This article possibly contains original research. (May 2016) (Learn how and when to remove this template message)
Discount theaters, also known as dollar theaters, dollar movies, second-run theaters, and sub-run theaters, are movie theaters that show motion pictures for reduced prices after the films leave first-run theaters. Originally, they received 35 mm films after they had been shown already at first-run theaters; therefore the film quality was lower because the film was worn by dozens of showings, and the audience for the film would be reduced since it had been released weeks or months before.
At the time, VHS was just rising as an affordable home video technology. Consequently, budget-conscious film-goers might wait for a film to hit a second-run theater instead of paying more money to see the film first-run. For example, six months after its theatrical release, Titanic was playing in budget theaters in still viable but well run prints.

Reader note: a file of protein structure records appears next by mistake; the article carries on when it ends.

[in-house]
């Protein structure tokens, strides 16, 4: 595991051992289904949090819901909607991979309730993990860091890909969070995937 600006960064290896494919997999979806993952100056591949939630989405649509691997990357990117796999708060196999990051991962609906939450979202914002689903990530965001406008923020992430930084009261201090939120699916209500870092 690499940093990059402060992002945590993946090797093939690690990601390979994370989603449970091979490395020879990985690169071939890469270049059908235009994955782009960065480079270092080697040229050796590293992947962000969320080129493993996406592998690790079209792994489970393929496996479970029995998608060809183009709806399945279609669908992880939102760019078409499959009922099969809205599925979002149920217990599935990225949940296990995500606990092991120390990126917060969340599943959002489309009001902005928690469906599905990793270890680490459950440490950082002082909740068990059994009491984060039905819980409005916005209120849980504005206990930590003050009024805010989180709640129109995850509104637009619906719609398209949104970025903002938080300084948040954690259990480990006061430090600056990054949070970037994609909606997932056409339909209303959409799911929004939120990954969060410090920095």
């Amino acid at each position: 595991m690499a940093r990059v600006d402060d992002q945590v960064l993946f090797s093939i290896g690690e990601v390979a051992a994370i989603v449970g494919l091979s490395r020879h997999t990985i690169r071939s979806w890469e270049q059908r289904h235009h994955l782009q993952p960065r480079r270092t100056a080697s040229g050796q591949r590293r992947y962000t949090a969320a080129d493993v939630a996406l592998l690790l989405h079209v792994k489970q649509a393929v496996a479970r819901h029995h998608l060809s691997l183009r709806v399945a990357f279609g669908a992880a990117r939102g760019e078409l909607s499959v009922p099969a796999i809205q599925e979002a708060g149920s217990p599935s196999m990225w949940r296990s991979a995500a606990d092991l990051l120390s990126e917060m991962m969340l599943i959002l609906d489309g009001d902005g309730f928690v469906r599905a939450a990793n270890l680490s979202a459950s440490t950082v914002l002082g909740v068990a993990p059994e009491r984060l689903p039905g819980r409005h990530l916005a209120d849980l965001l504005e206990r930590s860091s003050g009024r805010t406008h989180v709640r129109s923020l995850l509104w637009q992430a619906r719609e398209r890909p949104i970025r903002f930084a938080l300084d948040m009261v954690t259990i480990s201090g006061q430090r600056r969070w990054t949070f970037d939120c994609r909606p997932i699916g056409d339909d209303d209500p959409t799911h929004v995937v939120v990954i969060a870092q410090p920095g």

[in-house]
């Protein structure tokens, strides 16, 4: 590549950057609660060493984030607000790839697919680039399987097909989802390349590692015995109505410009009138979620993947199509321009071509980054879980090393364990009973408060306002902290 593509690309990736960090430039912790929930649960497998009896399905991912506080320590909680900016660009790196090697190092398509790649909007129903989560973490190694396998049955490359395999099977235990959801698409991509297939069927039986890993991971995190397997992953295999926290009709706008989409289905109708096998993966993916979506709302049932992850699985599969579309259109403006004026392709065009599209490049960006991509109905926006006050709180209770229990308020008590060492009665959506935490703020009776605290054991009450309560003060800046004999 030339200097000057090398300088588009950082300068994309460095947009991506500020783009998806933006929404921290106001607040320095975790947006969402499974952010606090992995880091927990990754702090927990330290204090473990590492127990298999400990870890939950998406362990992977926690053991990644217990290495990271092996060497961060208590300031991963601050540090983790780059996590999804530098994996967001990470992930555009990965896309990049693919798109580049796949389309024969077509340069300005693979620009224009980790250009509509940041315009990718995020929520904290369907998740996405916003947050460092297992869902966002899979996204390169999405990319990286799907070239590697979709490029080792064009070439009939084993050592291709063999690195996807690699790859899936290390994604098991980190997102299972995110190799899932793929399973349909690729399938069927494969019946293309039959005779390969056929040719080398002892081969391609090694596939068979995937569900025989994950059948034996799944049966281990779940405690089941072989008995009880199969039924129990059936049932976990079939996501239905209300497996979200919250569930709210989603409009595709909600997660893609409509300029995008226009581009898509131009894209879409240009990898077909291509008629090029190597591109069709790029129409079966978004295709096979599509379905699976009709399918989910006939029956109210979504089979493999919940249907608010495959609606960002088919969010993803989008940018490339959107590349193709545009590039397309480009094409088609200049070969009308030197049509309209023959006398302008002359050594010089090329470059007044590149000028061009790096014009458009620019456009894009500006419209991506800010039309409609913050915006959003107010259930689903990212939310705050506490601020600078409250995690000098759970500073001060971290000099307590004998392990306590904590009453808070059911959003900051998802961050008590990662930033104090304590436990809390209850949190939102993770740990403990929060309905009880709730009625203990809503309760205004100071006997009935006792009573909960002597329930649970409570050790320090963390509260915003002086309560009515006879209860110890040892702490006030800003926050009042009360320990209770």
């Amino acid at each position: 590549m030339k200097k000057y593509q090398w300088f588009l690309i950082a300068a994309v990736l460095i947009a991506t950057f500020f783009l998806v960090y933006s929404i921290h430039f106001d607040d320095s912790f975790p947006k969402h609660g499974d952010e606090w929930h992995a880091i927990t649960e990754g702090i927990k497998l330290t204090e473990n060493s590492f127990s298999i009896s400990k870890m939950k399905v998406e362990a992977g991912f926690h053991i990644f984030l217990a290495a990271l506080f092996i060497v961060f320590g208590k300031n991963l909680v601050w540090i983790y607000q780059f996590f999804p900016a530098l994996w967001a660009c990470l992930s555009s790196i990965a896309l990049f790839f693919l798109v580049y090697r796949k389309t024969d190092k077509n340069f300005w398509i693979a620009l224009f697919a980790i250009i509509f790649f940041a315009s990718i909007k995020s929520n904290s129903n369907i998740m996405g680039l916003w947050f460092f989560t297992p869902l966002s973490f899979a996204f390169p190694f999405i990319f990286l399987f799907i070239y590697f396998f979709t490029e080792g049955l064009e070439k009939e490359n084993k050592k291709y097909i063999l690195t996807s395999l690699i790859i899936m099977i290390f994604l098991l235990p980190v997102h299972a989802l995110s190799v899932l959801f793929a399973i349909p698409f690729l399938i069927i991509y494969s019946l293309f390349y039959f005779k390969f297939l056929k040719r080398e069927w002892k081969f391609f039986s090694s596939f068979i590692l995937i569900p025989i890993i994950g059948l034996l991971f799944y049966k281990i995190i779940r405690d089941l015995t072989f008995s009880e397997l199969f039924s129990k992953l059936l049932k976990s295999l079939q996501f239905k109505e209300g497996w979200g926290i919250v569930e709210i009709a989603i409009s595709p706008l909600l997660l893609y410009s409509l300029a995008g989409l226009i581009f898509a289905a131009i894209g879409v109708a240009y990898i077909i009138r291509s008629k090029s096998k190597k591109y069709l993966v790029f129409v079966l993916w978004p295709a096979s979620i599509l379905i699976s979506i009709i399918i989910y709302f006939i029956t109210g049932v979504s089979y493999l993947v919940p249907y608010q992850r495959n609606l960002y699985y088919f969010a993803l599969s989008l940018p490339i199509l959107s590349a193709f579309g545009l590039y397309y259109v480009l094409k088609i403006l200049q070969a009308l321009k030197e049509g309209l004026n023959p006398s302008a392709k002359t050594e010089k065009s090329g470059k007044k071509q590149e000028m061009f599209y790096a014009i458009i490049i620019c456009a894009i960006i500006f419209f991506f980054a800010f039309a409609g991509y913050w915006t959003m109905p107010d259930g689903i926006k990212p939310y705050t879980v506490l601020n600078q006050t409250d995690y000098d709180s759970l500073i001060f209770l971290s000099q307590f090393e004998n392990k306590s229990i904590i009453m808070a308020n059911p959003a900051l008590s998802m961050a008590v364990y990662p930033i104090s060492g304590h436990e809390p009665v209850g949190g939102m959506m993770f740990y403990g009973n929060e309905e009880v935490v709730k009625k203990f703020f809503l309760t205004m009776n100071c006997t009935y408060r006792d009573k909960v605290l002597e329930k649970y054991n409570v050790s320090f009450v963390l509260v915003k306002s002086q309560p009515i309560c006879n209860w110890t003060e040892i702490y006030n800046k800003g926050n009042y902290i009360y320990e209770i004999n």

Many discount theaters have been driven out of business both by an oversupply of new movie screens, which has allowed films to stay longer in first-run theaters, and a drastically shortened delay between theatrical and home video releases. However, in cities like Portland, Oregon and Arlington, Virginia, older, discount theaters now show second-run movies in an upscale setting, often featuring food and alcohol sales in refurbished moviehouses.